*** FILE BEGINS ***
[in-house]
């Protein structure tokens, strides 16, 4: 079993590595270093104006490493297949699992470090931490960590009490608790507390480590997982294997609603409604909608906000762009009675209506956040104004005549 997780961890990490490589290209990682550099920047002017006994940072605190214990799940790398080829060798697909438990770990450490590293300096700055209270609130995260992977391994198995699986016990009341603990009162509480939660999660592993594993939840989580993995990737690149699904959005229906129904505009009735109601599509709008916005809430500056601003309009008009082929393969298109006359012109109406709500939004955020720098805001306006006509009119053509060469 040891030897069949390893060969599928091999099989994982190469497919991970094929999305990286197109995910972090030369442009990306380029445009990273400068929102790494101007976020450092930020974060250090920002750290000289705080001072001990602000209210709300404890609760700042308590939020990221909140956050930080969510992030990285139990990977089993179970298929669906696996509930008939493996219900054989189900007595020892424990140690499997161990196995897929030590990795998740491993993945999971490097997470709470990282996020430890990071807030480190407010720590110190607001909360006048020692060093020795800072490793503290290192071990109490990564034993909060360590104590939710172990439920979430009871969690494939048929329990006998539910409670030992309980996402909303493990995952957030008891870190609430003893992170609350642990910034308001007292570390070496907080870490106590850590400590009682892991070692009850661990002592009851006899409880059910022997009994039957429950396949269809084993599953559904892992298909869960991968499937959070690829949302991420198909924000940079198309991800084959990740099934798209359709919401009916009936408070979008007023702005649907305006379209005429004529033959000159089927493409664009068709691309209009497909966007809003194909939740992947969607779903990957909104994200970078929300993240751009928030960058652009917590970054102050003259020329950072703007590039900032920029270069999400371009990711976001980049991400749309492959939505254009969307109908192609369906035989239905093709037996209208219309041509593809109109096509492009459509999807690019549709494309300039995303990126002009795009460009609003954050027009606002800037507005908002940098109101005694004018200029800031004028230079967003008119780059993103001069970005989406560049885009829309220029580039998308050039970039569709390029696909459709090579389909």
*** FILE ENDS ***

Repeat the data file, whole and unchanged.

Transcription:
[in-house]
């Protein structure tokens, strides 16, 4: 079993590595270093104006490493297949699992470090931490960590009490608790507390480590997982294997609603409604909608906000762009009675209506956040104004005549 997780961890990490490589290209990682550099920047002017006994940072605190214990799940790398080829060798697909438990770990450490590293300096700055209270609130995260992977391994198995699986016990009341603990009162509480939660999660592993594993939840989580993995990737690149699904959005229906129904505009009735109601599509709008916005809430500056601003309009008009082929393969298109006359012109109406709500939004955020720098805001306006006509009119053509060469 040891030897069949390893060969599928091999099989994982190469497919991970094929999305990286197109995910972090030369442009990306380029445009990273400068929102790494101007976020450092930020974060250090920002750290000289705080001072001990602000209210709300404890609760700042308590939020990221909140956050930080969510992030990285139990990977089993179970298929669906696996509930008939493996219900054989189900007595020892424990140690499997161990196995897929030590990795998740491993993945999971490097997470709470990282996020430890990071807030480190407010720590110190607001909360006048020692060093020795800072490793503290290192071990109490990564034993909060360590104590939710172990439920979430009871969690494939048929329990006998539910409670030992309980996402909303493990995952957030008891870190609430003893992170609350642990910034308001007292570390070496907080870490106590850590400590009682892991070692009850661990002592009851006899409880059910022997009994039957429950396949269809084993599953559904892992298909869960991968499937959070690829949302991420198909924000940079198309991800084959990740099934798209359709919401009916009936408070979008007023702005649907305006379209005429004529033959000159089927493409664009068709691309209009497909966007809003194909939740992947969607779903990957909104994200970078929300993240751009928030960058652009917590970054102050003259020329950072703007590039900032920029270069999400371009990711976001980049991400749309492959939505254009969307109908192609369906035989239905093709037996209208219309041509593809109109096509492009459509999807690019549709494309300039995303990126002009795009460009609003954050027009606002800037507005908002940098109101005694004018200029800031004028230079967003008119780059993103001069970005989406560049885009829309220029580039998308050039970039569709390029696909459709090579389909």